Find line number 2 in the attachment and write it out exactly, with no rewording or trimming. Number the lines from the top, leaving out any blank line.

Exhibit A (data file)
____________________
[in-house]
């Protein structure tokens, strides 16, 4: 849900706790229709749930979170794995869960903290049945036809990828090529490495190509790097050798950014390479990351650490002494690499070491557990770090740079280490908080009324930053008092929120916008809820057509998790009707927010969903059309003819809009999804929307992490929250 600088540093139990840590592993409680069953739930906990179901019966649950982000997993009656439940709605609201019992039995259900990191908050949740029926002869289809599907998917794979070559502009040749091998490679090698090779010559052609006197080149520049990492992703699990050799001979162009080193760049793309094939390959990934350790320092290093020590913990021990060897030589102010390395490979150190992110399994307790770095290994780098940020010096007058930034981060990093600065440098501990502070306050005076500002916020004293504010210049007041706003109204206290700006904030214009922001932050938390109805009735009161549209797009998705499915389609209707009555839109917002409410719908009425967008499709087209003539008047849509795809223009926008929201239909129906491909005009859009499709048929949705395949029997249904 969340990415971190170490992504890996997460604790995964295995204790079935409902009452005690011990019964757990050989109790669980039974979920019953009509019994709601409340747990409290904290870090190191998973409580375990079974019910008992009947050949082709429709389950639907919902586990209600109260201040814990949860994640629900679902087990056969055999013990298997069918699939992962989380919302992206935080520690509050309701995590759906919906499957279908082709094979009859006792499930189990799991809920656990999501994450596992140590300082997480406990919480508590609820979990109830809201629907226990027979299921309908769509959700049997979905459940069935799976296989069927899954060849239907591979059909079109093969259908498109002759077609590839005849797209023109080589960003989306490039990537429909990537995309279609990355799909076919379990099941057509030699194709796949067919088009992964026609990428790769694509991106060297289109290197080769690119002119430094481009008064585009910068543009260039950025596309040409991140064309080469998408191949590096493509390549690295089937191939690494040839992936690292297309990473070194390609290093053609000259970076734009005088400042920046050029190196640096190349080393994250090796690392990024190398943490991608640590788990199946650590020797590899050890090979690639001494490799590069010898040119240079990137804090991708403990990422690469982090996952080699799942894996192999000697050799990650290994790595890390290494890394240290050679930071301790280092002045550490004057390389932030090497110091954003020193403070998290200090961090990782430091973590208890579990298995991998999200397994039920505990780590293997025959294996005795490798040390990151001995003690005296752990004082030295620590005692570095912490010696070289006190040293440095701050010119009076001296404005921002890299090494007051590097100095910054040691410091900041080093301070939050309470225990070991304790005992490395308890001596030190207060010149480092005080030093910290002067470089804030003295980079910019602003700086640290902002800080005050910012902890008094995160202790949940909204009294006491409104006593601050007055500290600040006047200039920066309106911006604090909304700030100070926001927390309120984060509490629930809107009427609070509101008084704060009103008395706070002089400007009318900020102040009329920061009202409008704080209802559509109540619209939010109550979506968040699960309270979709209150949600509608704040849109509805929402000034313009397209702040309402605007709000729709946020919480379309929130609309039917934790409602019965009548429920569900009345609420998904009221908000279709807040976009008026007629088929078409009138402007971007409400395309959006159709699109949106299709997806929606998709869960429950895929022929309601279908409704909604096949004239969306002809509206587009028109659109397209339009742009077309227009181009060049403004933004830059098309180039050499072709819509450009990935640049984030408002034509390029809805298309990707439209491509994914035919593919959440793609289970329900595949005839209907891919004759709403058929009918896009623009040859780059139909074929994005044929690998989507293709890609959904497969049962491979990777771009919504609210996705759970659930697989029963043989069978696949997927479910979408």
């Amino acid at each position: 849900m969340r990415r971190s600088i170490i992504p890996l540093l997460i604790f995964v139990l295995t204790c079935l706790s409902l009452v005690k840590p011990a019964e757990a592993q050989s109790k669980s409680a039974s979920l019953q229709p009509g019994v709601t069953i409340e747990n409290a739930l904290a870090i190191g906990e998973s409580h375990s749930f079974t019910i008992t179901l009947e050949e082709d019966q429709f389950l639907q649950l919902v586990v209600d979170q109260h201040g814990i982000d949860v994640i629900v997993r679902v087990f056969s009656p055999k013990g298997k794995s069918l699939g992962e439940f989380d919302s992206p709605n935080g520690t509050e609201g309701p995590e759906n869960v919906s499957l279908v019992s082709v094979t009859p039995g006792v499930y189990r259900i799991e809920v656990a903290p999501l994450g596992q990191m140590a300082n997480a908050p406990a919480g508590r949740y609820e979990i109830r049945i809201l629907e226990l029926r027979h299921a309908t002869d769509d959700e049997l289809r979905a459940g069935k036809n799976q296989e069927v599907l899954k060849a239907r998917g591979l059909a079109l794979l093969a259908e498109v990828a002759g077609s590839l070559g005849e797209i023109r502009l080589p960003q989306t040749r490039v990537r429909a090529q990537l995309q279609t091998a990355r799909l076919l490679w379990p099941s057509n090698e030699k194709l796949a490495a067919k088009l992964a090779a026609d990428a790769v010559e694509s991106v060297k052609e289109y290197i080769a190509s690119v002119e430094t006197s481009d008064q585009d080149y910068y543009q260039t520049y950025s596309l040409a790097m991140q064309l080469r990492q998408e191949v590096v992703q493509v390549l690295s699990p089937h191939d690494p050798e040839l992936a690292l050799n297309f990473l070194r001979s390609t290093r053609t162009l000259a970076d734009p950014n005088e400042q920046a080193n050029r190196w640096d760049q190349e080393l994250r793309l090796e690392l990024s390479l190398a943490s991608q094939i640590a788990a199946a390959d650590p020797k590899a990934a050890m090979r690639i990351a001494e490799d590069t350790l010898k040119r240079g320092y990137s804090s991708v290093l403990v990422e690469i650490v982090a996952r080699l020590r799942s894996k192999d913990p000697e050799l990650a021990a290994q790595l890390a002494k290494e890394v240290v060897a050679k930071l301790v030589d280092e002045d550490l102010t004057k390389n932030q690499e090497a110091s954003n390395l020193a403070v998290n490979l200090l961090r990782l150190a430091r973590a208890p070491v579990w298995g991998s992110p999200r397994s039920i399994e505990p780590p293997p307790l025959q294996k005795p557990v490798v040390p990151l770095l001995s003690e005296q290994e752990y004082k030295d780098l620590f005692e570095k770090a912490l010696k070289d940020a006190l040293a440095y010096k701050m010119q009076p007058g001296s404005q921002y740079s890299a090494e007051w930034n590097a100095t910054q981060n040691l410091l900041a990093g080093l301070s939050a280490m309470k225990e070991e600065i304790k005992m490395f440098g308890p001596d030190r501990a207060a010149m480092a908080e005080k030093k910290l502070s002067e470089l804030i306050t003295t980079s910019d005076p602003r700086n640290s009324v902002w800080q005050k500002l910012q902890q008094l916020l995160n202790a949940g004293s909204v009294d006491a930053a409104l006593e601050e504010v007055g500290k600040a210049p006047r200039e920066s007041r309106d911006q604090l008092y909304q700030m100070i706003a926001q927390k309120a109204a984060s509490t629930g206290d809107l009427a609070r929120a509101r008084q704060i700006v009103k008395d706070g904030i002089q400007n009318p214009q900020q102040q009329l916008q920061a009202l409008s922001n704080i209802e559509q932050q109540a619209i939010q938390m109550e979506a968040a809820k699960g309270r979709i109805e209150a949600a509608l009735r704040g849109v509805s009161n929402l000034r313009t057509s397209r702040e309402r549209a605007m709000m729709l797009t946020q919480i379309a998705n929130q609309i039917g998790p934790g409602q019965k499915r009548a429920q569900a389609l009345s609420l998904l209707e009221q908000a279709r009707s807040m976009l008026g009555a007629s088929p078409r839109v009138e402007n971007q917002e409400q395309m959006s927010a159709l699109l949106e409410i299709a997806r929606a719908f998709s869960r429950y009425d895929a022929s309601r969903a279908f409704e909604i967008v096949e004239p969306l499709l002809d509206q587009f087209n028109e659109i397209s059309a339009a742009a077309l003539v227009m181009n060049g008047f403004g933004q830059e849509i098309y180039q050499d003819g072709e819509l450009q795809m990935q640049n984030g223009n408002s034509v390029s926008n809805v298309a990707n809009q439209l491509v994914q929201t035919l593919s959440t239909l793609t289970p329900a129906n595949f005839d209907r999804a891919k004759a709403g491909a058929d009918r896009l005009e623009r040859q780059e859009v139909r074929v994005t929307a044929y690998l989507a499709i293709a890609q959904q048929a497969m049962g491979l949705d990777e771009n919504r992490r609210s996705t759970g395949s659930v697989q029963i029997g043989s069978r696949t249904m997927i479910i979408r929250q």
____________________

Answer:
């Protein structure tokens, strides 16, 4: 849900706790229709749930979170794995869960903290049945036809990828090529490495190509790097050798950014390479990351650490002494690499070491557990770090740079280490908080009324930053008092929120916008809820057509998790009707927010969903059309003819809009999804929307992490929250 600088540093139990840590592993409680069953739930906990179901019966649950982000997993009656439940709605609201019992039995259900990191908050949740029926002869289809599907998917794979070559502009040749091998490679090698090779010559052609006197080149520049990492992703699990050799001979162009080193760049793309094939390959990934350790320092290093020590913990021990060897030589102010390395490979150190992110399994307790770095290994780098940020010096007058930034981060990093600065440098501990502070306050005076500002916020004293504010210049007041706003109204206290700006904030214009922001932050938390109805009735009161549209797009998705499915389609209707009555839109917002409410719908009425967008499709087209003539008047849509795809223009926008929201239909129906491909005009859009499709048929949705395949029997249904 969340990415971190170490992504890996997460604790995964295995204790079935409902009452005690011990019964757990050989109790669980039974979920019953009509019994709601409340747990409290904290870090190191998973409580375990079974019910008992009947050949082709429709389950639907919902586990209600109260201040814990949860994640629900679902087990056969055999013990298997069918699939992962989380919302992206935080520690509050309701995590759906919906499957279908082709094979009859006792499930189990799991809920656990999501994450596992140590300082997480406990919480508590609820979990109830809201629907226990027979299921309908769509959700049997979905459940069935799976296989069927899954060849239907591979059909079109093969259908498109002759077609590839005849797209023109080589960003989306490039990537429909990537995309279609990355799909076919379990099941057509030699194709796949067919088009992964026609990428790769694509991106060297289109290197080769690119002119430094481009008064585009910068543009260039950025596309040409991140064309080469998408191949590096493509390549690295089937191939690494040839992936690292297309990473070194390609290093053609000259970076734009005088400042920046050029190196640096190349080393994250090796690392990024190398943490991608640590788990199946650590020797590899050890090979690639001494490799590069010898040119240079990137804090991708403990990422690469982090996952080699799942894996192999000697050799990650290994790595890390290494890394240290050679930071301790280092002045550490004057390389932030090497110091954003020193403070998290200090961090990782430091973590208890579990298995991998999200397994039920505990780590293997025959294996005795490798040390990151001995003690005296752990004082030295620590005692570095912490010696070289006190040293440095701050010119009076001296404005921002890299090494007051590097100095910054040691410091900041080093301070939050309470225990070991304790005992490395308890001596030190207060010149480092005080030093910290002067470089804030003295980079910019602003700086640290902002800080005050910012902890008094995160202790949940909204009294006491409104006593601050007055500290600040006047200039920066309106911006604090909304700030100070926001927390309120984060509490629930809107009427609070509101008084704060009103008395706070002089400007009318900020102040009329920061009202409008704080209802559509109540619209939010109550979506968040699960309270979709209150949600509608704040849109509805929402000034313009397209702040309402605007709000729709946020919480379309929130609309039917934790409602019965009548429920569900009345609420998904009221908000279709807040976009008026007629088929078409009138402007971007409400395309959006159709699109949106299709997806929606998709869960429950895929022929309601279908409704909604096949004239969306002809509206587009028109659109397209339009742009077309227009181009060049403004933004830059098309180039050499072709819509450009990935640049984030408002034509390029809805298309990707439209491509994914035919593919959440793609289970329900595949005839209907891919004759709403058929009918896009623009040859780059139909074929994005044929690998989507293709890609959904497969049962491979990777771009919504609210996705759970659930697989029963043989069978696949997927479910979408």